Pulling strings: Hannah Ad­dario-Berry

Pasatiempo - - RANDOM ACTS -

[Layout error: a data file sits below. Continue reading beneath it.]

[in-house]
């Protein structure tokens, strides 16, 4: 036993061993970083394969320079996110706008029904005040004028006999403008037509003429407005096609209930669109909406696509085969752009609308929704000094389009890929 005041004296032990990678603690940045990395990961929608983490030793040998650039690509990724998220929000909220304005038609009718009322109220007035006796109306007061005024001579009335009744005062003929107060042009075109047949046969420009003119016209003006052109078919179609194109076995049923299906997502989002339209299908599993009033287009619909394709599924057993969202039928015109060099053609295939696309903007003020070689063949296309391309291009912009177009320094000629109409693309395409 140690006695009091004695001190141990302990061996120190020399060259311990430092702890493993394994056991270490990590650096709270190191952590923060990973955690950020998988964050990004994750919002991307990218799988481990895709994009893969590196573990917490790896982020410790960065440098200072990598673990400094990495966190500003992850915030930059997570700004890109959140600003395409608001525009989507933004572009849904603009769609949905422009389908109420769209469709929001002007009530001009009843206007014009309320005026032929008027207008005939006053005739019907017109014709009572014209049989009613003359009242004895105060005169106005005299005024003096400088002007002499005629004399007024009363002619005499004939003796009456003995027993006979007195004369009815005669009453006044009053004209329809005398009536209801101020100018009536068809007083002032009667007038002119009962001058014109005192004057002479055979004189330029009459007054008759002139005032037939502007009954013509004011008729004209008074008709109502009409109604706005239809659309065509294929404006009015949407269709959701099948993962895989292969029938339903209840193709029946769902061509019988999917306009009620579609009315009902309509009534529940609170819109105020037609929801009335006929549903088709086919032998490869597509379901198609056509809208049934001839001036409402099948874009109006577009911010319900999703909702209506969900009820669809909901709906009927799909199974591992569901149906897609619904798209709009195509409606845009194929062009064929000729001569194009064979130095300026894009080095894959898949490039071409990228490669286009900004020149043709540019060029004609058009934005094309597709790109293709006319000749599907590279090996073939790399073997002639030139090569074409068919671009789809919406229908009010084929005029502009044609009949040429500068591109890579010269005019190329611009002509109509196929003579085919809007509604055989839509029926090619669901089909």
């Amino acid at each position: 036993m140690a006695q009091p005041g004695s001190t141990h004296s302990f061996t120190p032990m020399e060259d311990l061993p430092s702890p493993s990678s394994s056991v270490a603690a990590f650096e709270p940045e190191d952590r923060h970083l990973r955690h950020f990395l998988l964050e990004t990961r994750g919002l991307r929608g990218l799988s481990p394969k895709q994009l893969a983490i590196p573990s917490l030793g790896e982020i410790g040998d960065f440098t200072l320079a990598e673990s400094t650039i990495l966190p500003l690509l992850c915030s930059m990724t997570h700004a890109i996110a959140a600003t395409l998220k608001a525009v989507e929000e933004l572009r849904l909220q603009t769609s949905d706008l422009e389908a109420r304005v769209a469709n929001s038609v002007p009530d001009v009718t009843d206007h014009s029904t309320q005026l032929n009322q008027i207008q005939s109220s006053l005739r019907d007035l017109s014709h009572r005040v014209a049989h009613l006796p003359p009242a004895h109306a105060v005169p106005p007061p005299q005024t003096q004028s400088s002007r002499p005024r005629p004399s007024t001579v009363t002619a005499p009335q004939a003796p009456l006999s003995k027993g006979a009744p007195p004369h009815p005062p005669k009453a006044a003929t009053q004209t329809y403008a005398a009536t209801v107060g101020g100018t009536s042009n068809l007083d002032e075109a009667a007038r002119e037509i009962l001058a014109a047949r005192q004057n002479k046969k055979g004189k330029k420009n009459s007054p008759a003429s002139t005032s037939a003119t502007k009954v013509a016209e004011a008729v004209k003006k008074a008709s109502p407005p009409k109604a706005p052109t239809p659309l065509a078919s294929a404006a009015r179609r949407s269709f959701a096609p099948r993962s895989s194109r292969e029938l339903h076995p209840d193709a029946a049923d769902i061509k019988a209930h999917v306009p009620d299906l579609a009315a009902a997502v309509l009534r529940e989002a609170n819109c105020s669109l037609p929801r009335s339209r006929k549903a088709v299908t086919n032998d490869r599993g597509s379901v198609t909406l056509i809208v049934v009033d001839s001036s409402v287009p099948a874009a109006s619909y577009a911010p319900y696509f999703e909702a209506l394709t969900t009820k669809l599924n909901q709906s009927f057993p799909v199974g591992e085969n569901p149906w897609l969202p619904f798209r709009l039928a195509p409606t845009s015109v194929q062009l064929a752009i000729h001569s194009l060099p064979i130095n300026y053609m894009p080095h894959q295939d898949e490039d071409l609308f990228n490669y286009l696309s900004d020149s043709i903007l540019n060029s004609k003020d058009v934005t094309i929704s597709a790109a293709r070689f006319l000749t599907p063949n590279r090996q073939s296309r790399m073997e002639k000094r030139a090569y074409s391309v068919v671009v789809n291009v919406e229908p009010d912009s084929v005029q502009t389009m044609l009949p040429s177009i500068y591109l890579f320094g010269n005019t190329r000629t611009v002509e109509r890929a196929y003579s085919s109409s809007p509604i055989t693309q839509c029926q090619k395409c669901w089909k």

Scor­datura, which has fig­ured in the tech­nique of string play­ers since the 16th cen­tury, refers to de­lib­er­ately tun­ing one or more strings on an in­stru­ment to pitches dif­fer­ent from those in stan­dard us­age. Play­ing in scor­datura can be tem­po­rar­ily un­nerv­ing for play­ers, but once they get the hang of it, the tech­nique can broaden their pos­si­bil­i­ties of range, tone col­ors, and har­monic com­bi­na­tions. Al­though cel­lists need to use scor­datura oc­ca­sion­ally in Baroque reper­toire, the prac­tice grew in­fre­quent in the 18th and 19th cen­turies; 20th­cen­tury com­posers re­vived it. One of the most mon­u­men­tal ex­am­ples ar­rived in the Sonata for Solo Cello writ­ten in 1915 by Zoltán Kodály. Here, the cel­list tunes the in­stru­ment’s four strings to B', F-sharp, d, and a (rather than the stan­dard C,G, d, and a), yield­ing a darker tim­bre over­all. Bay Area cel­list Hannah Ad­dario-Berry, for­merly a mem­ber of the Del Sol String Quar­tet, cel­e­brates the cen­ten­nial of Kodály’s Sonata by pro­gram­ming it along with re­cent solo-cello works she has com­mis­sioned from six young con­tem­po­rary com­posers, each of their pieces us­ing the same al­tered tun­ing Kodály em­ployed. The recital takes place at 7 p.m. on Fri­day, Oct. 30, at the San Miguel Chapel, 401 Old Santa Fe Trail. A sug­gested do­na­tion of $20 may be con­trib­uted at the door. — James M. Keller

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